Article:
"But," the rabbi continued, "I'll give you this gold coin on one condition. In exchange, you give me the merit of the mitzvah you did in observing Shabbat."

The boy thought for a moment and said: "Hmmm... If the mitzvah is worth that much, then no deal!"

The misconception that Judaism is all-or-nothing includes the false idea that a person is either "observant," or "non-observant." But that's not true. In fact, here's a secret:

Nobody is observing all the mitzvot.

That's because certain mitzvot only women usually do - like lighting Shabbat candles or going to the mikveh. Other mitzvot only men can fulfill - like Brit Milah. Others only apply to first-born children, such as the "fast of the first born" on the day before Passover. And only a Kohen can fulfill the mitzvah of reciting the Priestly Blessing.

Other mitzvot - like getting divorced with a proper Get - are procedural mitzvot that are only done under certain circumstances, and that one hopes never to fulfill. Finally, there are many mitzvot that apply only in the times of the Holy Temple, laws that in our day are temporarily suspended.

So when we talk about the totality of mitzvot, we'll never do them all anyway! So rather than get overwhelmed with the vastness of it all, better to be realistic about what we can do, and move forward in a positive way.

Let's say, for example, that a person wants to try the mitzvah of prayer. We may go to synagogue and see someone immersed in intensive prayer for one hour. We cannot conceive of how we could possibly get to that point ourselves. That's understandable, especially for one who is not fluent in Hebrew. So it's a matter of knowing which prayer gets top priority - for example, the Amidah prayer.

The Amidah has 19 blessings, and it's very difficult to concentrate for that entire time without being distracted, or one's mind wandering to other things like shopping and checking your email. So the key is to take on a small goal: "I am committing that for the first prayer of the 19, I will not rush nor allow anything to interfere between me and these few words." That goal is realistic and attainable, and one can begin to approach a high degree of intensity and concentration on that one prayer.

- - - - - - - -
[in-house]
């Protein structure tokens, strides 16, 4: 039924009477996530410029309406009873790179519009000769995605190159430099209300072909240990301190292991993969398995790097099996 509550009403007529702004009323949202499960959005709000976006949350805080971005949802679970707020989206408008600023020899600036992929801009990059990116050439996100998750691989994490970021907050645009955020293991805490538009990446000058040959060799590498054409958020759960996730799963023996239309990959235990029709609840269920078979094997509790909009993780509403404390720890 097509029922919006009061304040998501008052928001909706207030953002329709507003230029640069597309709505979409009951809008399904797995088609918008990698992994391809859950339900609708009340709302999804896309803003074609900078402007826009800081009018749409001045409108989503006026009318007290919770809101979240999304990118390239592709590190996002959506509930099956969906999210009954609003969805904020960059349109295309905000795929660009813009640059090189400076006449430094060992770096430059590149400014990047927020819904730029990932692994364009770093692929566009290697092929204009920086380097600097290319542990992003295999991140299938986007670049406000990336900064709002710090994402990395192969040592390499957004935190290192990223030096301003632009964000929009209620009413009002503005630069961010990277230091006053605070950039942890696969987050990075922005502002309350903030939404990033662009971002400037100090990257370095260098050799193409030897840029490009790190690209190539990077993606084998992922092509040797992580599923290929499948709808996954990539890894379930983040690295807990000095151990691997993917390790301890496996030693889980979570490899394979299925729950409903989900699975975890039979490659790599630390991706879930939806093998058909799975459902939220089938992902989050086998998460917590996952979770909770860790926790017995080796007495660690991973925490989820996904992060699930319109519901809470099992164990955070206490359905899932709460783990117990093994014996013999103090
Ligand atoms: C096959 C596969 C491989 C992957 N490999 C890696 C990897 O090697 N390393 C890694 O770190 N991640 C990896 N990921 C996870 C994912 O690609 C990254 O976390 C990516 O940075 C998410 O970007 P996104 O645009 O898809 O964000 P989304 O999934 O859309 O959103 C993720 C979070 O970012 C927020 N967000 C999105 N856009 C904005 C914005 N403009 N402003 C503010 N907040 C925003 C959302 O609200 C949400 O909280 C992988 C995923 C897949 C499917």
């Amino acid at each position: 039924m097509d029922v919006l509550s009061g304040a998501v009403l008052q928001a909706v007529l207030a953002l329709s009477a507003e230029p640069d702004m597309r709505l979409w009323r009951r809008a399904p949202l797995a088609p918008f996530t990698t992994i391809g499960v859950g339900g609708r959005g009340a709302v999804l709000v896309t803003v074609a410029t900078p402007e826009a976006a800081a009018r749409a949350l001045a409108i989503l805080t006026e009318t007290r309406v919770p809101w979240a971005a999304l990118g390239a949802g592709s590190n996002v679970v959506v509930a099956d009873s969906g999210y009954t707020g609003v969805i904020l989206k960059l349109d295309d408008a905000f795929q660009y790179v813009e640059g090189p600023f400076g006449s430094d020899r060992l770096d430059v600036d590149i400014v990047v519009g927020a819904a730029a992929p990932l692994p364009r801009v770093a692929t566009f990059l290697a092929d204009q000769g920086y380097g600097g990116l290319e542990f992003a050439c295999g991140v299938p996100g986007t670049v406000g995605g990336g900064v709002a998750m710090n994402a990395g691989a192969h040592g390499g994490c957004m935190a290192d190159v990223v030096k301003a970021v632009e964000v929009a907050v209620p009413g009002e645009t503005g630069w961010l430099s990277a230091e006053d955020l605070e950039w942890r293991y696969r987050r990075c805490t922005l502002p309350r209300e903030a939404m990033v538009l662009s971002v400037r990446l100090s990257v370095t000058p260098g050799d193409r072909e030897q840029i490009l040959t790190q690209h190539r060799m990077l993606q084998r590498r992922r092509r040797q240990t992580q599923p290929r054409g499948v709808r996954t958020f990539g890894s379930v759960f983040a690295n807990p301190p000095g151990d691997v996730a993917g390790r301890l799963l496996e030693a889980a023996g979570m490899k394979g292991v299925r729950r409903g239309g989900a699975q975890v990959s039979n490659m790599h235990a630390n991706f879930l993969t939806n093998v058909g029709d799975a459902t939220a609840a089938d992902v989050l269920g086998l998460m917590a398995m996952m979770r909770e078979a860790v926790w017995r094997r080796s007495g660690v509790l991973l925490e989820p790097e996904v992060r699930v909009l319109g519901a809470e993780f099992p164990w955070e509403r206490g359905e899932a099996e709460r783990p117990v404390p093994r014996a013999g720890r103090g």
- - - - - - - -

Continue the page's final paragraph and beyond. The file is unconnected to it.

What this does is give a taste of the higher goal. All that's needed is to extrapolate to all 19. This is much more effective than starting off by saying, "Today I'm going to pray the entire 19 with great concentration!" - and then after three words, you're thinking about what's for breakfast.

If it's too lofty a goal, then at least taste it once. Break down a huge goal into bite-size steps that are realistic to achieve, and will give a taste of the full goal.

In Jacob's famous dream, God shows him a vision of a ladder reaching toward Heaven. Spiritual growth, like climbing a ladder, must be one step at a time. By setting small, incremental goals, we are encouraged by the periodic success. To make the plan foolproof, make your initial goal something you know you can reach. Tasting success will bolster your confidence and determination, and you can use this energy to strive for higher goals. Remember, the longest journey begins with just one step. And what goes in slow, will remain.